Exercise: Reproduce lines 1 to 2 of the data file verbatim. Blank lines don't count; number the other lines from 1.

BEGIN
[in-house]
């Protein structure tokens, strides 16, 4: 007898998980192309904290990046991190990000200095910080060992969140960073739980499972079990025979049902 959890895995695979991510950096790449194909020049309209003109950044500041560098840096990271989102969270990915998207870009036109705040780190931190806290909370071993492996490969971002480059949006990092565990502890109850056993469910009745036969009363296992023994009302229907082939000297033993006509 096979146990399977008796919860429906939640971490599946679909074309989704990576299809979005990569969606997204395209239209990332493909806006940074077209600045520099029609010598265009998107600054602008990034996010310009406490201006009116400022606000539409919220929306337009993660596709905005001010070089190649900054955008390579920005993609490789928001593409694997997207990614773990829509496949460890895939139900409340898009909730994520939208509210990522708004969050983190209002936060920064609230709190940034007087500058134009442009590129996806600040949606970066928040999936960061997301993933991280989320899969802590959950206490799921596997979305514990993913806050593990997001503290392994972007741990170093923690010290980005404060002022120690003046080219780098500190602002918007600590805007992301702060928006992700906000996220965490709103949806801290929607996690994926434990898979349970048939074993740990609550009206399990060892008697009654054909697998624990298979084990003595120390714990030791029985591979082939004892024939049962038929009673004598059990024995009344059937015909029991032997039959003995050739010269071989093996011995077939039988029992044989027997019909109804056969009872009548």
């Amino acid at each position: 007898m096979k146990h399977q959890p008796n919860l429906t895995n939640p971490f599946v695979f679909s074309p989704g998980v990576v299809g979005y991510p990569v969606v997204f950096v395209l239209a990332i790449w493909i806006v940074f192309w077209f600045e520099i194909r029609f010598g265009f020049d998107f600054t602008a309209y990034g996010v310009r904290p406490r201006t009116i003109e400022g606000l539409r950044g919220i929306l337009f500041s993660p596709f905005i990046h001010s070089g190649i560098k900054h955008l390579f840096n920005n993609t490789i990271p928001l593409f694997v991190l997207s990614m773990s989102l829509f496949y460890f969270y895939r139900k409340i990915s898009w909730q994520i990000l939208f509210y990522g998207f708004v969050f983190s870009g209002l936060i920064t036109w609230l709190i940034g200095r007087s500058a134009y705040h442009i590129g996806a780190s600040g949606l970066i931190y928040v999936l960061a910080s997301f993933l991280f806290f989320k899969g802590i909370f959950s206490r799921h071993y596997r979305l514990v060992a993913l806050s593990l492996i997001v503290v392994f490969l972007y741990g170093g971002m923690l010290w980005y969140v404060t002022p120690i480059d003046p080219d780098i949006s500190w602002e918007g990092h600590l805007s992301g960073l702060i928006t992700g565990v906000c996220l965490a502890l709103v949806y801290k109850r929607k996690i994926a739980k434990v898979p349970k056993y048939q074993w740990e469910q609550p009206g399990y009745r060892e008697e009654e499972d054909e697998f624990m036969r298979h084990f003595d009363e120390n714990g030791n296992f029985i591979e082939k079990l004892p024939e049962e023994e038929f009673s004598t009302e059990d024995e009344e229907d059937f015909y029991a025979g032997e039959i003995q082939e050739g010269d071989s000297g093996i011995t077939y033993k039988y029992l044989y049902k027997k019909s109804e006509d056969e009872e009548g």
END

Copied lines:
[in-house]
């Protein structure tokens, strides 16, 4: 007898998980192309904290990046991190990000200095910080060992969140960073739980499972079990025979049902 959890895995695979991510950096790449194909020049309209003109950044500041560098840096990271989102969270990915998207870009036109705040780190931190806290909370071993492996490969971002480059949006990092565990502890109850056993469910009745036969009363296992023994009302229907082939000297033993006509 096979146990399977008796919860429906939640971490599946679909074309989704990576299809979005990569969606997204395209239209990332493909806006940074077209600045520099029609010598265009998107600054602008990034996010310009406490201006009116400022606000539409919220929306337009993660596709905005001010070089190649900054955008390579920005993609490789928001593409694997997207990614773990829509496949460890895939139900409340898009909730994520939208509210990522708004969050983190209002936060920064609230709190940034007087500058134009442009590129996806600040949606970066928040999936960061997301993933991280989320899969802590959950206490799921596997979305514990993913806050593990997001503290392994972007741990170093923690010290980005404060002022120690003046080219780098500190602002918007600590805007992301702060928006992700906000996220965490709103949806801290929607996690994926434990898979349970048939074993740990609550009206399990060892008697009654054909697998624990298979084990003595120390714990030791029985591979082939004892024939049962038929009673004598059990024995009344059937015909029991032997039959003995050739010269071989093996011995077939039988029992044989027997019909109804056969009872009548």